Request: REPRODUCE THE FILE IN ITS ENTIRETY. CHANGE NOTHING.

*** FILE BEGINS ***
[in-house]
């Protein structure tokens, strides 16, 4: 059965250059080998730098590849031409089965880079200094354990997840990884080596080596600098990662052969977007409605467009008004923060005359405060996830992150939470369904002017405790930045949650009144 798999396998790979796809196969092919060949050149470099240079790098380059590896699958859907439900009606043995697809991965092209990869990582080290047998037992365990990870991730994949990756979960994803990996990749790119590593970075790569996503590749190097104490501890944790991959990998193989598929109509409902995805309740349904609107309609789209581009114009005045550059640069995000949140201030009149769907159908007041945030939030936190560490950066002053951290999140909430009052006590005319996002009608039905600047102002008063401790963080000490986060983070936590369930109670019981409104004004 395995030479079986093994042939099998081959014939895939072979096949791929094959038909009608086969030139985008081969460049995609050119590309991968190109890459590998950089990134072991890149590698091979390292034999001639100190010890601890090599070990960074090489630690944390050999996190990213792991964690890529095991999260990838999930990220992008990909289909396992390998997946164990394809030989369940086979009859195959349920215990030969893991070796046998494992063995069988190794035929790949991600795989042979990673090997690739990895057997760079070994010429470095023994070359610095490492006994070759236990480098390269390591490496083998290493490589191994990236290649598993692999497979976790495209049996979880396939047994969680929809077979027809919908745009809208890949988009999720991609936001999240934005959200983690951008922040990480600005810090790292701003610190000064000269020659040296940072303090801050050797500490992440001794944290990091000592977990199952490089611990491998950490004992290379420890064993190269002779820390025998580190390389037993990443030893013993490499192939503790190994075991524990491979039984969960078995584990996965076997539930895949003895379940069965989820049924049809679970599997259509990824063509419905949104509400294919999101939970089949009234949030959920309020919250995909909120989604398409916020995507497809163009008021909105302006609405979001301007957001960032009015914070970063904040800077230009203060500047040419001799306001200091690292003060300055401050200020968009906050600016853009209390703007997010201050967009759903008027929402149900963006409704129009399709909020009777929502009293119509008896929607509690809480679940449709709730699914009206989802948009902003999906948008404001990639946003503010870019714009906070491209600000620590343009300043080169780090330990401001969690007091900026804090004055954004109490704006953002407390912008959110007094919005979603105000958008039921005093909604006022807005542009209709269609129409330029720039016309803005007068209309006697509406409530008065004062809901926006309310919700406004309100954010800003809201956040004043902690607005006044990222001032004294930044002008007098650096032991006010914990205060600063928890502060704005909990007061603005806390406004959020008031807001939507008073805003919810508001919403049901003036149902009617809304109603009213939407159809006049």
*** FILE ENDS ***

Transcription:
[in-house]
């Protein structure tokens, strides 16, 4: 059965250059080998730098590849031409089965880079200094354990997840990884080596080596600098990662052969977007409605467009008004923060005359405060996830992150939470369904002017405790930045949650009144 798999396998790979796809196969092919060949050149470099240079790098380059590896699958859907439900009606043995697809991965092209990869990582080290047998037992365990990870991730994949990756979960994803990996990749790119590593970075790569996503590749190097104490501890944790991959990998193989598929109509409902995805309740349904609107309609789209581009114009005045550059640069995000949140201030009149769907159908007041945030939030936190560490950066002053951290999140909430009052006590005319996002009608039905600047102002008063401790963080000490986060983070936590369930109670019981409104004004 395995030479079986093994042939099998081959014939895939072979096949791929094959038909009608086969030139985008081969460049995609050119590309991968190109890459590998950089990134072991890149590698091979390292034999001639100190010890601890090599070990960074090489630690944390050999996190990213792991964690890529095991999260990838999930990220992008990909289909396992390998997946164990394809030989369940086979009859195959349920215990030969893991070796046998494992063995069988190794035929790949991600795989042979990673090997690739990895057997760079070994010429470095023994070359610095490492006994070759236990480098390269390591490496083998290493490589191994990236290649598993692999497979976790495209049996979880396939047994969680929809077979027809919908745009809208890949988009999720991609936001999240934005959200983690951008922040990480600005810090790292701003610190000064000269020659040296940072303090801050050797500490992440001794944290990091000592977990199952490089611990491998950490004992290379420890064993190269002779820390025998580190390389037993990443030893013993490499192939503790190994075991524990491979039984969960078995584990996965076997539930895949003895379940069965989820049924049809679970599997259509990824063509419905949104509400294919999101939970089949009234949030959920309020919250995909909120989604398409916020995507497809163009008021909105302006609405979001301007957001960032009015914070970063904040800077230009203060500047040419001799306001200091690292003060300055401050200020968009906050600016853009209390703007997010201050967009759903008027929402149900963006409704129009399709909020009777929502009293119509008896929607509690809480679940449709709730699914009206989802948009902003999906948008404001990639946003503010870019714009906070491209600000620590343009300043080169780090330990401001969690007091900026804090004055954004109490704006953002407390912008959110007094919005979603105000958008039921005093909604006022807005542009209709269609129409330029720039016309803005007068209309006697509406409530008065004062809901926006309310919700406004309100954010800003809201956040004043902690607005006044990222001032004294930044002008007098650096032991006010914990205060600063928890502060704005909990007061603005806390406004959020008031807001939507008073805003919810508001919403049901003036149902009617809304109603009213939407159809006049």